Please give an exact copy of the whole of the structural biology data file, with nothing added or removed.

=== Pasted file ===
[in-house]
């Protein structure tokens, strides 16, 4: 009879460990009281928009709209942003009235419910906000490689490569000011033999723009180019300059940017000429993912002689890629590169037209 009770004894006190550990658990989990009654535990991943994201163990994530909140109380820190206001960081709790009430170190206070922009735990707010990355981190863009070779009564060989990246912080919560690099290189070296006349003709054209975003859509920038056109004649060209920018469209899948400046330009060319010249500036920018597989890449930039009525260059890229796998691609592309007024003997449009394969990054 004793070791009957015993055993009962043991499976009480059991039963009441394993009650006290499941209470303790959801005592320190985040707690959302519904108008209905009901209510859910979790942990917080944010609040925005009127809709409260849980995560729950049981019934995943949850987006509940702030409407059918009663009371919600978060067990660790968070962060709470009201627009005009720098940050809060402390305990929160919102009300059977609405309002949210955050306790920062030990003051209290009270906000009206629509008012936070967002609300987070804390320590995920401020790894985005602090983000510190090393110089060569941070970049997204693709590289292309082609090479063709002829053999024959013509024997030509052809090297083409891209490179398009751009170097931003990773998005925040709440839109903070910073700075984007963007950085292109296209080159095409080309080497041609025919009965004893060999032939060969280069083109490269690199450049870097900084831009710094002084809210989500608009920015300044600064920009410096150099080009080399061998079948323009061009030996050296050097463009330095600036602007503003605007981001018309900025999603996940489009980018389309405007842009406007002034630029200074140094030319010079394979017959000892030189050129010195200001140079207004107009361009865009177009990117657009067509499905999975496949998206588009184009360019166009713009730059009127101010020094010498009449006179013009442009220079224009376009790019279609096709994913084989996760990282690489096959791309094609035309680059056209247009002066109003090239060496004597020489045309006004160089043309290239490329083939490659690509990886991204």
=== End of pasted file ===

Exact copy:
[in-house]
């Protein structure tokens, strides 16, 4: 009879460990009281928009709209942003009235419910906000490689490569000011033999723009180019300059940017000429993912002689890629590169037209 009770004894006190550990658990989990009654535990991943994201163990994530909140109380820190206001960081709790009430170190206070922009735990707010990355981190863009070779009564060989990246912080919560690099290189070296006349003709054209975003859509920038056109004649060209920018469209899948400046330009060319010249500036920018597989890449930039009525260059890229796998691609592309007024003997449009394969990054 004793070791009957015993055993009962043991499976009480059991039963009441394993009650006290499941209470303790959801005592320190985040707690959302519904108008209905009901209510859910979790942990917080944010609040925005009127809709409260849980995560729950049981019934995943949850987006509940702030409407059918009663009371919600978060067990660790968070962060709470009201627009005009720098940050809060402390305990929160919102009300059977609405309002949210955050306790920062030990003051209290009270906000009206629509008012936070967002609300987070804390320590995920401020790894985005602090983000510190090393110089060569941070970049997204693709590289292309082609090479063709002829053999024959013509024997030509052809090297083409891209490179398009751009170097931003990773998005925040709440839109903070910073700075984007963007950085292109296209080159095409080309080497041609025919009965004893060999032939060969280069083109490269690199450049870097900084831009710094002084809210989500608009920015300044600064920009410096150099080009080399061998079948323009061009030996050296050097463009330095600036602007503003605007981001018309900025999603996940489009980018389309405007842009406007002034630029200074140094030319010079394979017959000892030189050129010195200001140079207004107009361009865009177009990117657009067509499905999975496949998206588009184009360019166009713009730059009127101010020094010498009449006179013009442009220079224009376009790019279609096709994913084989996760990282690489096959791309094609035309680059056209247009002066109003090239060496004597020489045309006004160089043309290239490329083939490659690509990886991204």